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Opinion: For Georgia, a smaller, professional and well trained army is preferable
06 September 2017

The Georgian army is today better trained and more battle hardened then it was in 2008, but drastic changes are still necessary if it is to become a fighting force fit for purpose argues Timothy Ogden in this op-ed

An increasingly bellicose Russia, set on expanding its armed forces and showing no signs of withdrawing its troops from their current deployments along the borders of its neighbors, has understandably set some Georgians wondering if they must soon have to look to their defences once again. Fears of a repeat invasion have been exacerbated by the Russian involvement in Ukraine and, more recently, Russian incursions into Georgian-controlled territory in the form of its creeping occupation.

Russian military exercises, carefully timed to coincide with the NATO-led Noble Partner maneuvers, leave none in doubt that - at the very least - Moscow has the draft of a plan for another invasion of Georgia, with the 2008 war serving as something of a blueprint. Yet the hopes and fears of general officers in both Russia and the West will centre around the same question of how well and how long will the Georgian Army be able to resist attack.

The Georgian Army has, by all accounts, acquitted itself well on operations in Afghanistan, and is most likely a more formidable fighting force than that which faced the Russians nine years ago. Georgian troops have been on continuous rotational deployments to Afghanistan, and many have experienced combat. Compared with the army of 2008, soldiers today have enjoyed more thorough training with their German and American counterparts, and their operational experiences in Afghanistan have been far more dangerous and costly (yet from an experience standpoint, more valuable) than the more peacekeeping-orientated duties undertaken earlier in Iraq. It is possible that the army of today would put up more fierce resistance than the force which went to war with Russia in 2008.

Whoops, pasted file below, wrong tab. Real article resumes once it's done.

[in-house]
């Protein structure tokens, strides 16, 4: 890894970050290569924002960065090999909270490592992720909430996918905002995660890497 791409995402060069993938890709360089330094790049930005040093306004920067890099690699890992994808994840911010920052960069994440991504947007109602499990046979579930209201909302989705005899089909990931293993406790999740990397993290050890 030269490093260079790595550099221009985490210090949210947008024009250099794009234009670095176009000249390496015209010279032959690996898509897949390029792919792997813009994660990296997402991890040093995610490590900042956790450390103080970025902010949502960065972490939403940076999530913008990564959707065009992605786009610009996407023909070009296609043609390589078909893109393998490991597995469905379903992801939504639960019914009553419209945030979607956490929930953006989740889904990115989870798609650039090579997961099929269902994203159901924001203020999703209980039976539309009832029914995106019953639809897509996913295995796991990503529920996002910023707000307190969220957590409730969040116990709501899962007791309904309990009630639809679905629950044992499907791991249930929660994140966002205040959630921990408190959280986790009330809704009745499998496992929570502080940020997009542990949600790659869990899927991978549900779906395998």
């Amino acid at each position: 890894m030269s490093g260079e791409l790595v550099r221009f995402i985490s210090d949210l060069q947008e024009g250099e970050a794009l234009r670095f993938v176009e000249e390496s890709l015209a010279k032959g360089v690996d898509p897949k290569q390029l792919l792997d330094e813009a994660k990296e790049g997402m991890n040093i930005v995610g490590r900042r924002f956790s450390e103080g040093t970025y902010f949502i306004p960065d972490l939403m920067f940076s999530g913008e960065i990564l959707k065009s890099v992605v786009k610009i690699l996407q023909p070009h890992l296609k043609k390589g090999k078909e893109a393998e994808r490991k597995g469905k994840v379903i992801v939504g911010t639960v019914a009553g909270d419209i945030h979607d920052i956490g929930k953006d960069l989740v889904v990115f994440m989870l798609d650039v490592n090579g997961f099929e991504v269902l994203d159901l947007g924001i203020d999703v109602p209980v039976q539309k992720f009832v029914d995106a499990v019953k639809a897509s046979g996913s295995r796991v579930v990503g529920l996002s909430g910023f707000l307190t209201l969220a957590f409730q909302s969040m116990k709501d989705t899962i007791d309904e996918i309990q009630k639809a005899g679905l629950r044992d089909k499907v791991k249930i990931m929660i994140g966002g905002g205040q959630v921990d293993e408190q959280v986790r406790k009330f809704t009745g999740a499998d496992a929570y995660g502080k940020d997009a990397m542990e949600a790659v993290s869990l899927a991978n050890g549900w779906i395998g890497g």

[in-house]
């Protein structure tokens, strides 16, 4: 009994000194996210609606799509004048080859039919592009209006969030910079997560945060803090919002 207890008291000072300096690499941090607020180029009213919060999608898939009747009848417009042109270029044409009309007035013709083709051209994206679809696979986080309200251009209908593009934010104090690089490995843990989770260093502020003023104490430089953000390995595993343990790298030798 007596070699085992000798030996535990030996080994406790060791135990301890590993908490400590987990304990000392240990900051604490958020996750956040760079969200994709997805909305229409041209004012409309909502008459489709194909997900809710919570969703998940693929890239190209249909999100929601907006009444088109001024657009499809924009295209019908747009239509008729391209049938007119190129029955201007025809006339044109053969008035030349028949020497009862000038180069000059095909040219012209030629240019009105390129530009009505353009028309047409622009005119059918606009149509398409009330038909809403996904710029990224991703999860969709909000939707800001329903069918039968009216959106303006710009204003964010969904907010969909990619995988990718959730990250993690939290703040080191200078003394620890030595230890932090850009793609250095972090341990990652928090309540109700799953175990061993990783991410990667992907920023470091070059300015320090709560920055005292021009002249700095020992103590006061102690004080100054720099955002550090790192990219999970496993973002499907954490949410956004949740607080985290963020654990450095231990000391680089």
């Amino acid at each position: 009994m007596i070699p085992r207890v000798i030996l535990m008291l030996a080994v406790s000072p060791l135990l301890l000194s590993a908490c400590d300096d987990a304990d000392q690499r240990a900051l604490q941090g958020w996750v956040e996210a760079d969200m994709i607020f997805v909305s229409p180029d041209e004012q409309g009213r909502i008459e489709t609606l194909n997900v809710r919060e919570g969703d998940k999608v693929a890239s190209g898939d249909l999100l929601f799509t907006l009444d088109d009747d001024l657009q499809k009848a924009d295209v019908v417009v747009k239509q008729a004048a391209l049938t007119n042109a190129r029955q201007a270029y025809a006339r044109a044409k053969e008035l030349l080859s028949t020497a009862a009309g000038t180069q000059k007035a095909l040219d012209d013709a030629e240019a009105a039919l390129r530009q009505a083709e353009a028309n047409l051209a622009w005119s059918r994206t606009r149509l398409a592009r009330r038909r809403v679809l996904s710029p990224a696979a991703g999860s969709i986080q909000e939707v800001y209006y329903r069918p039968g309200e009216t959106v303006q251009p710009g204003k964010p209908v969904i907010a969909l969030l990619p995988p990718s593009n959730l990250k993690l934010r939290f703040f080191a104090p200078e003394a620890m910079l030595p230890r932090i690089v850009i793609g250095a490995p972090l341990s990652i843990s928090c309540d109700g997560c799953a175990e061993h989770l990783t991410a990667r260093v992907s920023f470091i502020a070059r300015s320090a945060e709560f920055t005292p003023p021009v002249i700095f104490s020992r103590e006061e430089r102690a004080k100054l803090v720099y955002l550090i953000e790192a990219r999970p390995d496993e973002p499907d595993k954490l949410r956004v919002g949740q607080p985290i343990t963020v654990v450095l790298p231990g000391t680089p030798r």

Yet the training and composition of the Army deserve close scrutiny. As invaluable as NATO-led exercises are, the recent Noble Partner training exercise included just over a hundred Georgian troops against almost 3,000 from NATO countries. Other NATO training exercises have included similar small numbers of Georgian troops; an army of 40,000 can hardly reap the benefits of Western training when large-scale exercises almost entirely cut out soldiers from the country the alliance is ostensibly assisting.

However, the West has been generous in accommodating Georgian junior officers in its military academies, but on returning home, these subalterns often report difficulties in working with seniors whose careers began either in the Soviet Union or the turmoil of the 1990s. Western training, doctrine and discipline are allegedly incompatible with battalion and brigade commanders who resent the enthusiasm of these young “upstarts”.